Interim provost brings record of research and success to his new role

Acting president appoints dean of the College of Science and Technology and senior vice provost for International Affairs to his former post.

In one of the former provost’s first moves as the chief officer at Temple, Acting President Richard Englert has appointed the former dean of the College of Science and Technology to be the interim provost of the university.

Hai-Lung Dai, a Laura H. Carnell Professor of Chemistry and the former dean of CST, was announced as the interim provost on June 27, while Englert was prepping to take the role of acting president on July 1, and garnered much praise from the Englert.

Hai-Lung Dai will accept the post of interim provost. COURTESY TEMPLE UNIVERSITY PHOTOGRAPHY

“Dai not only has a sterling record prior to coming to Temple University, but also an outstanding record of success at Temple University and he is just one our outstanding faculty who is now ready to assume even more responsibilities as provost,” Englert said.

He came to Temple in 2007 as the dean of CST after spending 23 years at the University of Pennsylvania where he served two terms as the chair of the Department of Chemistry from 1996 to 2002, was appointed a Hirschmann-Makineni Professor of Chemistry and served with the Penn Science Teacher Institute.

Dai was born in Taiwan and graduated from National Taiwan University, where he majored in chemistry and minored in physics, when he was just 20 years old.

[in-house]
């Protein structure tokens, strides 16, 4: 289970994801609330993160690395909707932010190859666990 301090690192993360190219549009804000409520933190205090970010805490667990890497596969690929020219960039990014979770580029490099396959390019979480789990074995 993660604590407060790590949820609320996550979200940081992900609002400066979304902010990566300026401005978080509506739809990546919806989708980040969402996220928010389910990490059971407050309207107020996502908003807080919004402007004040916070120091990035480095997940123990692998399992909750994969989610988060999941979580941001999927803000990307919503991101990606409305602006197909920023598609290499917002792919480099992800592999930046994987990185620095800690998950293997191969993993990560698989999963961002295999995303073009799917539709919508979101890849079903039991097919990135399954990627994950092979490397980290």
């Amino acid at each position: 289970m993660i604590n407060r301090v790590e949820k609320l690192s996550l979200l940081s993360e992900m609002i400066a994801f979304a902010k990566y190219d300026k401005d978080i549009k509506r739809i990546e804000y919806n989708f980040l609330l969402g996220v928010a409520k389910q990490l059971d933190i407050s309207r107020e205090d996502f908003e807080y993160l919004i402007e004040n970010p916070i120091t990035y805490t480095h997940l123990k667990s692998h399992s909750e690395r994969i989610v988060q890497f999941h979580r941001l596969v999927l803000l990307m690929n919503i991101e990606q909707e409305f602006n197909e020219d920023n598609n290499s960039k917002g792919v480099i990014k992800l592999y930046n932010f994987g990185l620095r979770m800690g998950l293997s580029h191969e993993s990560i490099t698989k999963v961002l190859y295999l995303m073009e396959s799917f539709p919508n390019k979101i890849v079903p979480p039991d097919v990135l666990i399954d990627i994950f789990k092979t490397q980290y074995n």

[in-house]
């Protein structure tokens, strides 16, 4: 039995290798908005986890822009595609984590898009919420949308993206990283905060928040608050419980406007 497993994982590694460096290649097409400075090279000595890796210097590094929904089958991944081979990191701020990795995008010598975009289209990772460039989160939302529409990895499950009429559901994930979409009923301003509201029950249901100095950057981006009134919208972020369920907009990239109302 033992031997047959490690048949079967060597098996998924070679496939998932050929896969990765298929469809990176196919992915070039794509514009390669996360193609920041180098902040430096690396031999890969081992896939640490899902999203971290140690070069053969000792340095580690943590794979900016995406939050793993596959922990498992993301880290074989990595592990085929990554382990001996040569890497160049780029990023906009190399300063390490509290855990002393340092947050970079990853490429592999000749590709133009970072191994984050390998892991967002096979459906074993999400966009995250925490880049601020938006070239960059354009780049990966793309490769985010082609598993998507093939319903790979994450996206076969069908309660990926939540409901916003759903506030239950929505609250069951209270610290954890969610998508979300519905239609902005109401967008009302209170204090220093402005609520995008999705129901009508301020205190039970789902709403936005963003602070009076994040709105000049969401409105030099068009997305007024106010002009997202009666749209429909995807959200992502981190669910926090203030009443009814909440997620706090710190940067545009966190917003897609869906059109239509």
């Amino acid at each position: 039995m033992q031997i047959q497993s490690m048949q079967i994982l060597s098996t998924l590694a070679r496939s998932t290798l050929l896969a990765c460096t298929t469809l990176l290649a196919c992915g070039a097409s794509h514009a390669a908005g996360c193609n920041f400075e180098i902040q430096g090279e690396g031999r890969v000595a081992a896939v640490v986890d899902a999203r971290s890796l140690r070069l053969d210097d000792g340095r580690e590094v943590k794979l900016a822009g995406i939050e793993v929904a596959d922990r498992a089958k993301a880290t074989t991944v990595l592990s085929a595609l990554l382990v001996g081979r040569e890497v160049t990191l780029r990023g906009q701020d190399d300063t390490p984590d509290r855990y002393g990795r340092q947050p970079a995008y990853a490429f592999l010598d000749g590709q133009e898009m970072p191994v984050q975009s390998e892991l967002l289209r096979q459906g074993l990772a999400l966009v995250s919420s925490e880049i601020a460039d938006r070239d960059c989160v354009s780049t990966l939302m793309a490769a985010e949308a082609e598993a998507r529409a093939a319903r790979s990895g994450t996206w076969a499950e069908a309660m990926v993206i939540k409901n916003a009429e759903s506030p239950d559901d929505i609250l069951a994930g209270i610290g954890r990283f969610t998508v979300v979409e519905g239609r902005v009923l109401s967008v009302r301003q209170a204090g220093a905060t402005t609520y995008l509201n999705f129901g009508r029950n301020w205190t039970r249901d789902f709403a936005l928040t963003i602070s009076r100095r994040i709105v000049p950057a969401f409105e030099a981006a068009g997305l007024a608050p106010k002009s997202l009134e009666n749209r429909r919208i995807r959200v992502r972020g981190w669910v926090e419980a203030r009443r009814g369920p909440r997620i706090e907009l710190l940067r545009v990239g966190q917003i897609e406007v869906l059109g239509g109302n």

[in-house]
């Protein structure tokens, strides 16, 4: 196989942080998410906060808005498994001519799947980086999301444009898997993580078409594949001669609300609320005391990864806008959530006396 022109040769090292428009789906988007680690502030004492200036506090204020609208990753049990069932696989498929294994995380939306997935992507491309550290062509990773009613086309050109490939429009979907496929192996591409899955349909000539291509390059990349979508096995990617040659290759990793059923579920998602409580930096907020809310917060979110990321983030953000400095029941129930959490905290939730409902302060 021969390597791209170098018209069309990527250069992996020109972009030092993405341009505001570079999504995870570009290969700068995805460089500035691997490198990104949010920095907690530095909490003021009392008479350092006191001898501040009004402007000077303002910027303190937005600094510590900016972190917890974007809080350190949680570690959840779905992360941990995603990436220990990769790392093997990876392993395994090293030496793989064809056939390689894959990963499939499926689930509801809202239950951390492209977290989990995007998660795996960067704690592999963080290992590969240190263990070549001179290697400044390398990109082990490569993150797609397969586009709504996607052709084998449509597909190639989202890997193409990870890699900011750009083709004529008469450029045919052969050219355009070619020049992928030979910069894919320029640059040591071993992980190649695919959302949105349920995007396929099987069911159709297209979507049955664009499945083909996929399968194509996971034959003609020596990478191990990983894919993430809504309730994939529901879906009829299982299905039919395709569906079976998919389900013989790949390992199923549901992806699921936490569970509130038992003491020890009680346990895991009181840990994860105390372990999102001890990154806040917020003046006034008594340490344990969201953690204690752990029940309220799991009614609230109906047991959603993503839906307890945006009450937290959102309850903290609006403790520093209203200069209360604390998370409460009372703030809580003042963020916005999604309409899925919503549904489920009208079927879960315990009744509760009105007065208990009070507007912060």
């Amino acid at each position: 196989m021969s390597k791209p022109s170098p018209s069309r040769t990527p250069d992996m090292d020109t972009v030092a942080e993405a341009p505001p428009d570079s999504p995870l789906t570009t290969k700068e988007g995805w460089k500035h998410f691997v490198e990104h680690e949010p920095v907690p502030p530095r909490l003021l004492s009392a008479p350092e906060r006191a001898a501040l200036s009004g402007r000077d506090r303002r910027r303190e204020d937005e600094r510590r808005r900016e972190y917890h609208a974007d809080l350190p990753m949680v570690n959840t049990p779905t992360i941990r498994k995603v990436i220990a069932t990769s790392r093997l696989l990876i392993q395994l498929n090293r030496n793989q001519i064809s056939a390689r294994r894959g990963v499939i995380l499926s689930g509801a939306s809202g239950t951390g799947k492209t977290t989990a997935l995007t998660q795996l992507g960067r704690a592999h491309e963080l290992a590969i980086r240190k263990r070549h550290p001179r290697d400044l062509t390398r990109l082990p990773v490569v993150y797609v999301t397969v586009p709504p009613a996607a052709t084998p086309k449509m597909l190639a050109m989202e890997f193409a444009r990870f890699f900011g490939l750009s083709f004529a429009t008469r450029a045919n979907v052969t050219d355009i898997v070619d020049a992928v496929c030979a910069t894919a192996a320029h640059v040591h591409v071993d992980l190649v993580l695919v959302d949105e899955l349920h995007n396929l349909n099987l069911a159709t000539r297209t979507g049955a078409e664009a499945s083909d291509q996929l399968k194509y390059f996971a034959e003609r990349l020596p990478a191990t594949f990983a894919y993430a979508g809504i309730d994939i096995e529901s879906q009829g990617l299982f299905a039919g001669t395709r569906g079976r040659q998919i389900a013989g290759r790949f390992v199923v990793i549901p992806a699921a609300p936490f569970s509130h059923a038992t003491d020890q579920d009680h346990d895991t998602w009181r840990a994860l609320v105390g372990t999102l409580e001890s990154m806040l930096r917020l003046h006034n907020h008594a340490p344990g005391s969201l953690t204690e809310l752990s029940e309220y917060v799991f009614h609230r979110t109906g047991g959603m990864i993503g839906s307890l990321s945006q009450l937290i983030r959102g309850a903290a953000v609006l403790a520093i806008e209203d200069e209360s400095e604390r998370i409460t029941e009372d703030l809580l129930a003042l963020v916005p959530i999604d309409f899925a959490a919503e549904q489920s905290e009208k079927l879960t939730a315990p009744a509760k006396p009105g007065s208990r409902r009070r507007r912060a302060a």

After serving two years in the military, Dai said he came to the United States for graduate school and received his Ph.D. in chemistry from the University of California at Berkeley in 1981. He then did three years of post-doctoral work at the Massachusetts Institute of Technology before going to Penn in 1984.

Dai takes the reigns as interim provost during what he describes as a period of “tremendous growth and improvement” at Temple, and said that he aims to keep the university moving forward.

“The only way that we can come out strong in the future is that we have to continue to improve our academic quality and reputation,” Dai said. “We have to hire excellent teachers, researchers and then give them to best support and the best environment to support their development.”

While Dai has moved up the ranks and assumed more responsibility on an administrative level, he said that he still conducts research and currently has seven Ph.D. students and post-doctoral associates working in his laboratory supported by two grants.

Dai will continue to serve as the senior vice provost for International Affairs and CST announced earlier this month that professor Michael Klein will take his place and serve as the acting dean of CST.

Sean Carlin can be reached at or on Twitter @SeanCarlin84.

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